Dear Taproot Theatre,
I know this imperfectly conveys my feelings about you, but I’m hoping there is grace enough to take my incomplete thoughts and perfect them in your mind. In the words of someone far more eloquent: “You must allow me to tell you how ardently I admire and love you”.
Today I had the great pleasure of seeing a matinee performance of the musical Big Fish at Taproot Theatre as part of their 40th season as a theatre company. As a milestone, it’s astounding, and as a work of theatre, Big Fish is a terrific piece with some standout performances, and the cast, crew, directors and designers all deserve the accolades due them.
The continued lines of relationship in our lives, parent to child, form the backbone of Big Fish’s story of self-discovery. How we tell that story to those closest to us shapes those lines of relationship, and gives us a wonderful gift of perspective.
And it’s at times like anniversaries, milestones, that perspective seems to come more easily, personally and publicly.
Taproot has meant many things to many people, and like most robust theatre organizations, has left its own unique stamp on its audience, and the greater theatre community in Seattle. I have had the distinct honor of joining with Taproot in their mission to bring stories to their audience that “brighten the spirit, engage the mind and deepen the understanding of the world around us ” as a cast member in several Taproot productions.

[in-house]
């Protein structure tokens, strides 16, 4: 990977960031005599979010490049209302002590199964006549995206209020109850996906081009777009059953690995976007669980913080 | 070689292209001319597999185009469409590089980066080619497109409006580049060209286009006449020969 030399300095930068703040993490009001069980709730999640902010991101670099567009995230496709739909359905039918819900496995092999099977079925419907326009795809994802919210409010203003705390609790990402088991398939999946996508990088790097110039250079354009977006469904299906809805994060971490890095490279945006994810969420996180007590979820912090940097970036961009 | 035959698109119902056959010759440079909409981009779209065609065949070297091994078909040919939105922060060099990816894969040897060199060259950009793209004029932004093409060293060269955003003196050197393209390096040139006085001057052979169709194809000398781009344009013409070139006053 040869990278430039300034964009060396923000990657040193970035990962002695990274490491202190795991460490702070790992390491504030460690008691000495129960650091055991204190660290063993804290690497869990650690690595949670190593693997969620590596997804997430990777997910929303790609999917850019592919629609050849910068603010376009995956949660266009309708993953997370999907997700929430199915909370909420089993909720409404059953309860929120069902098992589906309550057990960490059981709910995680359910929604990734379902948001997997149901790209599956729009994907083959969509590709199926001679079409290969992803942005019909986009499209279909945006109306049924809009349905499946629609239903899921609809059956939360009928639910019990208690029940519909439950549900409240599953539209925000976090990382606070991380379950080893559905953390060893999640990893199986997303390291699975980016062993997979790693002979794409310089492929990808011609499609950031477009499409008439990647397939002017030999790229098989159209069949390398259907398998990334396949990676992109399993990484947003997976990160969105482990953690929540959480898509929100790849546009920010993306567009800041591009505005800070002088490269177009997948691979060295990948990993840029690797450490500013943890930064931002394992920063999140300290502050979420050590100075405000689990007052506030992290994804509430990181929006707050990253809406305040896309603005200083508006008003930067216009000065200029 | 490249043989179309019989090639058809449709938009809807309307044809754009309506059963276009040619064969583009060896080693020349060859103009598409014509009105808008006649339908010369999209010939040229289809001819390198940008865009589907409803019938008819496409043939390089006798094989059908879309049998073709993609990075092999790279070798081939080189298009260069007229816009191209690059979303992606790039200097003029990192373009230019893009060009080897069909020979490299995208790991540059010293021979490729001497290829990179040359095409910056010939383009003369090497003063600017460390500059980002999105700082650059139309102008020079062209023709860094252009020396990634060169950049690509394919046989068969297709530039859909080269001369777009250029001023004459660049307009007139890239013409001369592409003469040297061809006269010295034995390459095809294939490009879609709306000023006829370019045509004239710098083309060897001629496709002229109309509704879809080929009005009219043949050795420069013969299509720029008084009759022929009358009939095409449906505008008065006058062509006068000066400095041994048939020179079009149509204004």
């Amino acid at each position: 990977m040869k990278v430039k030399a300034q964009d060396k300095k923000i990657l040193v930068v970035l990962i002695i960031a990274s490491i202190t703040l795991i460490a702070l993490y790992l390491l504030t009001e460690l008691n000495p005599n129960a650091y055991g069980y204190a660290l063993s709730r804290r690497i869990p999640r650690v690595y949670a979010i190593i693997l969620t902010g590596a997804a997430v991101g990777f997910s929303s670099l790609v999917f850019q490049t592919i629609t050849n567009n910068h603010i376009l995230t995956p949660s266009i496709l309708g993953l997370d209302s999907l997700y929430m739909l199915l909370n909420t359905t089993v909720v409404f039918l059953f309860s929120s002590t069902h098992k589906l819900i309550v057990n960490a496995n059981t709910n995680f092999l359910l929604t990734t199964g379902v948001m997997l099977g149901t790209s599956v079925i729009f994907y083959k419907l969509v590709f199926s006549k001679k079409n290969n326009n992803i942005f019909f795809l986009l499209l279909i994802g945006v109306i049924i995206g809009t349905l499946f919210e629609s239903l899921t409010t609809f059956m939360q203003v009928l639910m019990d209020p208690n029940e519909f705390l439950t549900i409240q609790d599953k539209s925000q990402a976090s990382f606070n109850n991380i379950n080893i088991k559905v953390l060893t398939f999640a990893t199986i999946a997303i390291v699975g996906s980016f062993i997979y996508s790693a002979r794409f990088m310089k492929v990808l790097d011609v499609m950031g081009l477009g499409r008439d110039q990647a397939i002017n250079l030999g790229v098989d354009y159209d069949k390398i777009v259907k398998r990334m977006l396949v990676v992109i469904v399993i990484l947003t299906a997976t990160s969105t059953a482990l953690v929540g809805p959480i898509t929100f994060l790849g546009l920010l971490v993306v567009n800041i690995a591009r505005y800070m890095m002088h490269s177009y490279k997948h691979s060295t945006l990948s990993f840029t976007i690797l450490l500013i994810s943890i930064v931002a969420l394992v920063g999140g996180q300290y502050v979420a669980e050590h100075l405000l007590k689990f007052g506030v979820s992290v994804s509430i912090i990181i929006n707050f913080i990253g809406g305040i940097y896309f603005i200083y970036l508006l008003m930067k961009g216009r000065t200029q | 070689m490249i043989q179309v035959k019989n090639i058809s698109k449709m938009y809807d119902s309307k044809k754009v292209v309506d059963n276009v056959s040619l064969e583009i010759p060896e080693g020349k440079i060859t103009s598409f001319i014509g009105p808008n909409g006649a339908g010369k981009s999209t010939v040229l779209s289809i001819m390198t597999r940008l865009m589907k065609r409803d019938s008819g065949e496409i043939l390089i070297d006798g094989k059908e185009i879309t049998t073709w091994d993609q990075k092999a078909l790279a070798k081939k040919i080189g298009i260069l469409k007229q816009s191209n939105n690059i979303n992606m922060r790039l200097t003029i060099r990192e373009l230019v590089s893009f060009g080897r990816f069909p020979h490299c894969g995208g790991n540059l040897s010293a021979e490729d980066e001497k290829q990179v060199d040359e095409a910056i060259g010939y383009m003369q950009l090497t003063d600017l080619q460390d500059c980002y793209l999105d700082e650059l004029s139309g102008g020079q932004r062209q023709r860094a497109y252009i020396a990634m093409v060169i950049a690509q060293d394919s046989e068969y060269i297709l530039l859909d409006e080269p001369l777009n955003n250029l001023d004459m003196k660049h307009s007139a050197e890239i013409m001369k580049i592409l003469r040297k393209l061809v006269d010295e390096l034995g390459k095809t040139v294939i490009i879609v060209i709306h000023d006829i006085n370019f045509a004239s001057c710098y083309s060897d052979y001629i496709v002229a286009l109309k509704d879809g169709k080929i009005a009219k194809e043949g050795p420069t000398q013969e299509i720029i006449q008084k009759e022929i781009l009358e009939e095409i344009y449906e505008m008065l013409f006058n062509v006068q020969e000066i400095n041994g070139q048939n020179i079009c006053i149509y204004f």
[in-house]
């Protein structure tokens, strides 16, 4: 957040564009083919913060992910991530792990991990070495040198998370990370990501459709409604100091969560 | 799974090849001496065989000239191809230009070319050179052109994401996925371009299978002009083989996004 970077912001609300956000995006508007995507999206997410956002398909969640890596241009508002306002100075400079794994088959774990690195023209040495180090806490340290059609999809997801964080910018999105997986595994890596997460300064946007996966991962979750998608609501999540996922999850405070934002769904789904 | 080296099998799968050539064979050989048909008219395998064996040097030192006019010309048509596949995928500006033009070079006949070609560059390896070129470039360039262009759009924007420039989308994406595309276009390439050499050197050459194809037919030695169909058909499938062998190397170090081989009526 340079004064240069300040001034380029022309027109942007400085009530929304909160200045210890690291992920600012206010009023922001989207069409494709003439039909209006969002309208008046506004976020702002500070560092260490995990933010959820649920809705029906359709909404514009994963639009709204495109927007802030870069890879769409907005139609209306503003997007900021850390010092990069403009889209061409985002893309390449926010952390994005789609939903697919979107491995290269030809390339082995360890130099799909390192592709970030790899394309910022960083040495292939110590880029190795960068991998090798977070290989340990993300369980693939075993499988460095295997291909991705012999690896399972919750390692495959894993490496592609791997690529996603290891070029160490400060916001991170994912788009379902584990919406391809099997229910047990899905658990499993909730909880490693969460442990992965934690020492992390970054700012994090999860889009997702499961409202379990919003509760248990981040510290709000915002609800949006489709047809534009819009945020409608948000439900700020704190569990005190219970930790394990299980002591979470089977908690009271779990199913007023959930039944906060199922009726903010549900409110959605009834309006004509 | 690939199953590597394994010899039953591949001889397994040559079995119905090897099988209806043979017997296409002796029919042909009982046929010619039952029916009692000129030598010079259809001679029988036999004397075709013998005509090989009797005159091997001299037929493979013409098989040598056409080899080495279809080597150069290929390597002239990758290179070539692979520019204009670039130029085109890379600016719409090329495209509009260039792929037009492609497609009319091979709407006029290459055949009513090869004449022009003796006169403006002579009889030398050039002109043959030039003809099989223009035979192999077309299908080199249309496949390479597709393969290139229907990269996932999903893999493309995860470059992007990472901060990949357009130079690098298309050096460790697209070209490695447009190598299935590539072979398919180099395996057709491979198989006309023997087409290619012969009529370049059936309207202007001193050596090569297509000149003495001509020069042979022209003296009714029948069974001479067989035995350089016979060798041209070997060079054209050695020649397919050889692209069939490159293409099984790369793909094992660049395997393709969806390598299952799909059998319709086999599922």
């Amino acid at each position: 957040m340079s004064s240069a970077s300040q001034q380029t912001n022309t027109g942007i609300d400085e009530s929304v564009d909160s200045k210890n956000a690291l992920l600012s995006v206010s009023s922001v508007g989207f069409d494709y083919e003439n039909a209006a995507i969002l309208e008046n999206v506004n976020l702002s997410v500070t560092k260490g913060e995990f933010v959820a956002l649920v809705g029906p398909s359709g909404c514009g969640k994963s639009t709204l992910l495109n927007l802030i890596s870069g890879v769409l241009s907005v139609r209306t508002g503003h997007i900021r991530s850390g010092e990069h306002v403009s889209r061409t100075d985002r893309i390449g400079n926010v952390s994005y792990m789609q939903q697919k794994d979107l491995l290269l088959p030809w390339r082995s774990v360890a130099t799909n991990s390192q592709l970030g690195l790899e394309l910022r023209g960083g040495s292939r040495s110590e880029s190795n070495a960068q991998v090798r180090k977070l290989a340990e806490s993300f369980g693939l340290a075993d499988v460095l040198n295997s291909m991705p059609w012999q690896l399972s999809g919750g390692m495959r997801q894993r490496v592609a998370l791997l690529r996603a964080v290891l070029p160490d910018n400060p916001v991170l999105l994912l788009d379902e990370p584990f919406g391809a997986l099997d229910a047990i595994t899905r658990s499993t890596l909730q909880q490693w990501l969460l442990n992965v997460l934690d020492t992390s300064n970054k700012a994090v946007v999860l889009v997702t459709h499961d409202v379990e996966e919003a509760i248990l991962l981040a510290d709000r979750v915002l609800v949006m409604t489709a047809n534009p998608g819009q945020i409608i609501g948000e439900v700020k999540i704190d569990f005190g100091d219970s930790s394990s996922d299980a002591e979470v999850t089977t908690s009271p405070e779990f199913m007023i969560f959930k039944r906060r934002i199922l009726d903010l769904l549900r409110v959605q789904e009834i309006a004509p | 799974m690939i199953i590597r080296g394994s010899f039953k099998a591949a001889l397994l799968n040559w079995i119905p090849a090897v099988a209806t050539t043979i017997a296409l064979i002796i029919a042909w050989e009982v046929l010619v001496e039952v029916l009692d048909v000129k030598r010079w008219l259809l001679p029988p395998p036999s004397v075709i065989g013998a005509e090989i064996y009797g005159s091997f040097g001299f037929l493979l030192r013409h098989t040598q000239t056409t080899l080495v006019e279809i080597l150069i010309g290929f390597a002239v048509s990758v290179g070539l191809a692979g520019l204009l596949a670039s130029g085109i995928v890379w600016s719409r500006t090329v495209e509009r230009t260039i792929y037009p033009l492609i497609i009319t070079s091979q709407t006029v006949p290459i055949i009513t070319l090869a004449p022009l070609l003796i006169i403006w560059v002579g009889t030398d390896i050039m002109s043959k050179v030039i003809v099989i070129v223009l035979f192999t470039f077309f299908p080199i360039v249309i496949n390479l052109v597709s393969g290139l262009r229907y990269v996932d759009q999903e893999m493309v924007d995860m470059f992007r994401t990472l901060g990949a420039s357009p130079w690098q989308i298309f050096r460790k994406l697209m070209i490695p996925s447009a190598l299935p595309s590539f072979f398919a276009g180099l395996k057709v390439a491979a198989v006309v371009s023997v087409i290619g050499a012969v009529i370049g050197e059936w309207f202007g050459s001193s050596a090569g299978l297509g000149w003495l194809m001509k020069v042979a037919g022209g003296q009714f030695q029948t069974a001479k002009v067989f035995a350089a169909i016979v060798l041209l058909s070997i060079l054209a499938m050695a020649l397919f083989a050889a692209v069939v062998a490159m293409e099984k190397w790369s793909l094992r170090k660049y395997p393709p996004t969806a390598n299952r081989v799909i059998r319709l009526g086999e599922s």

In my time working as part of Taproot’s company, I’ve seen amazing things happen on stage, in rehearsal, and in people’s lives offstage. I know most actors have, regardless of what theatre they’re working in. Actors, by and large, are a sensitive breed of people. We notice things, listen closely, read between the lines of voice and movement.
Producing theatre can be extremely hard. Emotional risk and vulnerability is an essential part of the journey we as performers take with an audience. An audience which sometimes might not want to come along with us. Time with family and friends is forsaken as we prepare for performance. Sacrifices are made in the hope that the end result, the experience for the audience, will allow something new to be born in their minds and hearts. And after all that, we fail in our goals at least as often as we succeed.
An element of faith is involved in this work. And maybe it’s not religious faith. To quote Stoppard: “It’s a mystery.” Maybe it’s the faith we can have in each other, that we’ll be supported by our colleagues and friends. That if we fail, we all fail together, and that if we succeed, everyone is responsible for that success.
I have always felt that kind of support working at Taproot. I have always believed that my work was valued and that I was an integral part of creating something that would bring a group of people together and open their minds and hearts to something new. I am so proud of my friends and colleagues at Taproot, and I wish them success as they continue to pursue their mission to “inspire imagination, conversation, and hope.”